I will be posting a few how-to’s and step by step pics this week, I promise. I’ll also have pics of Kindergarten suns and 4th grade portraits.
Second grade flowers, made with running stitch and back stitch - a few had time to try the satin stitch.
First grade names with rainbow yarn - we used a running stitch.
Needle & Thread Clubbers are sewing some of their own creations, and also taking inspiration from artist Jessica Rosestitch on Instagram who makes embroidered sculptures. I’m making one of these as well - it's addictive!
Fifth graders are learning to weave patterns on a cardboard loom - the end result is a wall hanging.
Third graders created embroidered monograms using the couching stitch.
I made magnetic boxes for needle storage this year and invested in a bobbin box from Walmart for the embroidery floss - working out well! You can also see my old method - storing in baggies.
We had another amazing turn out at our annual art show and chorus concert this year. Thank you so much to all the families and volunteers for making it possible. Nothing makes me happier than celebrating our work every spring!
We are celebrating Youth Art Month with a fun art history game that ties in to the current basketball craze! Each week in March, students are getting a quick lesson on six famous artworks and then vote for their favorite. The categories change each week - Portraits, Landscapes, Sculpture, and Nonobjective. This week is our final four and we will have a winner for overall favorite artwork at the end of the month. The first pic shows the final four contenders, and keep scrolling to see other participating works from the month.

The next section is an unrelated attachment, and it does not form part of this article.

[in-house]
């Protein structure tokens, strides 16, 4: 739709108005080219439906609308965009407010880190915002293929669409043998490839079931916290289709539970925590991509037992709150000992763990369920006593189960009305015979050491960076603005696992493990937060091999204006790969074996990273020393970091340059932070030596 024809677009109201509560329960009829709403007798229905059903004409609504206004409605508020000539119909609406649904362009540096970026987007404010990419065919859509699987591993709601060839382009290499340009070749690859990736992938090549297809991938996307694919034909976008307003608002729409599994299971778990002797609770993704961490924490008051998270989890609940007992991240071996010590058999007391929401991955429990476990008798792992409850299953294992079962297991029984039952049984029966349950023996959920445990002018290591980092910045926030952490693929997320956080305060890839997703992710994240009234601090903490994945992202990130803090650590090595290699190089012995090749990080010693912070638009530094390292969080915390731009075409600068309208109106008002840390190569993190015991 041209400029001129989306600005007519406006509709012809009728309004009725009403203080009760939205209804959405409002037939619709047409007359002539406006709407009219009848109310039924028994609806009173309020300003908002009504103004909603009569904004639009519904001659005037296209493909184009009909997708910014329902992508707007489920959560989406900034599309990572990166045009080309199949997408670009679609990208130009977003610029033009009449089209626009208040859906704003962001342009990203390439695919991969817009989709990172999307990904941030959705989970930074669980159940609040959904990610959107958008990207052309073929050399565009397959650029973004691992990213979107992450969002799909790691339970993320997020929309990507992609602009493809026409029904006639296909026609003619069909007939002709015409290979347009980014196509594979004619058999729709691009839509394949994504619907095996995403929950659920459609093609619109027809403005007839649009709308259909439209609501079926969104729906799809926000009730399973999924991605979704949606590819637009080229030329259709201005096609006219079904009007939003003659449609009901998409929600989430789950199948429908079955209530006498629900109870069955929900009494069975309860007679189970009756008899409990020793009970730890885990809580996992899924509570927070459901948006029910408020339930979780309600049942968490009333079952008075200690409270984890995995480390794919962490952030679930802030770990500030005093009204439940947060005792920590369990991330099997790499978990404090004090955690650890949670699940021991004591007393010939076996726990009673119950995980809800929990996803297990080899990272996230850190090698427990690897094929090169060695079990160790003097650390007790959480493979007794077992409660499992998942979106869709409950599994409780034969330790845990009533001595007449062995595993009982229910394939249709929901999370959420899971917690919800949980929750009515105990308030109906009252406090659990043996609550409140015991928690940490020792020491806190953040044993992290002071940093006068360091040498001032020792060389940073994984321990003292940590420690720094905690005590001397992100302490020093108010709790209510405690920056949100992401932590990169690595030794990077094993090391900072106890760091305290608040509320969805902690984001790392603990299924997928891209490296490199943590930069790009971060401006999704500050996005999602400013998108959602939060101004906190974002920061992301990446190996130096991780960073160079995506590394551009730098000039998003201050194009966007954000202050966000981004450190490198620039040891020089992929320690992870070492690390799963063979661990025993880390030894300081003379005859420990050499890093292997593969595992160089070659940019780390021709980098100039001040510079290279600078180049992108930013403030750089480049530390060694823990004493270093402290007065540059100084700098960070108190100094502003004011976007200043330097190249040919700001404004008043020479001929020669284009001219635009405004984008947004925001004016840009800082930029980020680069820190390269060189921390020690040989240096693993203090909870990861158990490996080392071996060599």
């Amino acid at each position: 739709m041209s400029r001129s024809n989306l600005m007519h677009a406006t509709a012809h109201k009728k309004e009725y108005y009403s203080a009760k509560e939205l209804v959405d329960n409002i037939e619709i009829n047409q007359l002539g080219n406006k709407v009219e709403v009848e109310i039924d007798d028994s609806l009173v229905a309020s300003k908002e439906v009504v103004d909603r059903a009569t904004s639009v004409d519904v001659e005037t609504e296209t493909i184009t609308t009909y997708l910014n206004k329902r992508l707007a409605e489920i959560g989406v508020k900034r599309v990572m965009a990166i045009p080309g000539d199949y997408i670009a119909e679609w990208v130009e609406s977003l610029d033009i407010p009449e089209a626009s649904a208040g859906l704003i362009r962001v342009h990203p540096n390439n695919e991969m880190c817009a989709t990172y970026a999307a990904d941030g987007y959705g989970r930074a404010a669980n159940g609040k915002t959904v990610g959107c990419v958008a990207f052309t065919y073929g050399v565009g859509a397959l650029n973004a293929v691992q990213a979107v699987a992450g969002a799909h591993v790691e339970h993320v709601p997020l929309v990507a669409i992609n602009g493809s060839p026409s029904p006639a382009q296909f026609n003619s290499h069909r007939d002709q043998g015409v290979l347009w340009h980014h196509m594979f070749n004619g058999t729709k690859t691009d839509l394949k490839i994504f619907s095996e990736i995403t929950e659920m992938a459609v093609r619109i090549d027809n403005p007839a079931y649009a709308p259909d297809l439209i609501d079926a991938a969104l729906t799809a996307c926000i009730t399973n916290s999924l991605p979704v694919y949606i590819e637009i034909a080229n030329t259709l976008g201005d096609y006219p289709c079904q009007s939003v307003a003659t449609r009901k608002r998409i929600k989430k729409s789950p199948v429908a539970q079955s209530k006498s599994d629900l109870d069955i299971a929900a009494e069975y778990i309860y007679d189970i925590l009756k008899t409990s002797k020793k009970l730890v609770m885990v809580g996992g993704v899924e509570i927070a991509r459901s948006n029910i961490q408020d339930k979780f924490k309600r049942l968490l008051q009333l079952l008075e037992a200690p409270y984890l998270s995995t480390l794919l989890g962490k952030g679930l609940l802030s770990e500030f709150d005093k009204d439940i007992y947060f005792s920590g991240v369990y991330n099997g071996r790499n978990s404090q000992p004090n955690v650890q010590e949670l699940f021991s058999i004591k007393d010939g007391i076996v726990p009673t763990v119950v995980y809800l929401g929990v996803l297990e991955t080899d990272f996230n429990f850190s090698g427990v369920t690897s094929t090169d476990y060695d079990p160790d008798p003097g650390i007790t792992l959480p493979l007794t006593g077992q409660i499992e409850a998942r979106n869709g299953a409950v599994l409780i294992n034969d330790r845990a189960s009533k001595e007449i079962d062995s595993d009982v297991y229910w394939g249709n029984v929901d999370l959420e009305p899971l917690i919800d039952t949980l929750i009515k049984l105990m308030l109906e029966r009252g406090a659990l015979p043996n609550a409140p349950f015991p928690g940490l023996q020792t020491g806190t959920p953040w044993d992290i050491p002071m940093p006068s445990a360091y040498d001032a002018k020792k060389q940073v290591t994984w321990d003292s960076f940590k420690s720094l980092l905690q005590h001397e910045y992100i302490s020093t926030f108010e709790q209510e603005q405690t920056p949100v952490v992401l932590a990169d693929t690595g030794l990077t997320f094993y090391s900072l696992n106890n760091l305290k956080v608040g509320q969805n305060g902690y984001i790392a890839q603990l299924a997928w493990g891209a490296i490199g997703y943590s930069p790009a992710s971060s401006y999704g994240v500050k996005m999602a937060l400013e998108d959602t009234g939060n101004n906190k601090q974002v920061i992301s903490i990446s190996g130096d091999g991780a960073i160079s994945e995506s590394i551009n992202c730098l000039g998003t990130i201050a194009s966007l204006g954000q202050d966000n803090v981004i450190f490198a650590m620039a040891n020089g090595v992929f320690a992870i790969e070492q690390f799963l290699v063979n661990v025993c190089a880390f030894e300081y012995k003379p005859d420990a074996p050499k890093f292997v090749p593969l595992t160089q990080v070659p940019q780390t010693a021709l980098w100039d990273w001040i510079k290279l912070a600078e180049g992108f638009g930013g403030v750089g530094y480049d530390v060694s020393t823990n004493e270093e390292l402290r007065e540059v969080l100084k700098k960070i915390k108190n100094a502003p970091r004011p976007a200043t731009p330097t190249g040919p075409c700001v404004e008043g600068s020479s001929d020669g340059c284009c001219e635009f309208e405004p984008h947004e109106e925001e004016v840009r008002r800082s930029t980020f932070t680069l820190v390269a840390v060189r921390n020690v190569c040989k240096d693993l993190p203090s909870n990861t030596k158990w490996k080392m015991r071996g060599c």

A few pics of the winners with their sticker “votes”
My Tuesday and Wednesday classes have recently completed their clay projects - they should be wrapped and carefully delivered home soon! I am really enjoying the change to clay days instead of "one grade level at a time" doing clay work. Due to storage limitations for 3-D work, we can only handle a limited amount of clay happening at one time. With clay days, I am able to keep the clay setup out all day long without having to clean up between classes, which has made things flow much better. Here are a few pics of what we've been building - I dropped the ball on getting process pics, but I blame my constantly clay-coated hands. We build on our skills each year, starting out with pinching, pressing textures, coiling, modeling, joining, rolling slabs, and glazing.
First graders enjoyed pinching pots while learning about the global history and natural qualities of clay.
Second graders made pinch pots with the addition of coil feet and spoons
Third graders made aquariums and terrariums that could stand upright with the addition of a cardboard stand in the back.
Fourth graders made pots from hand rolled and cut slabs that were adorned with a personal symbol - students chose a function for their pot like a plant pot or a desk pencil cup.
Kindergarten fossils and 5th grade wall pockets and slab bowls not pictured but coming soon!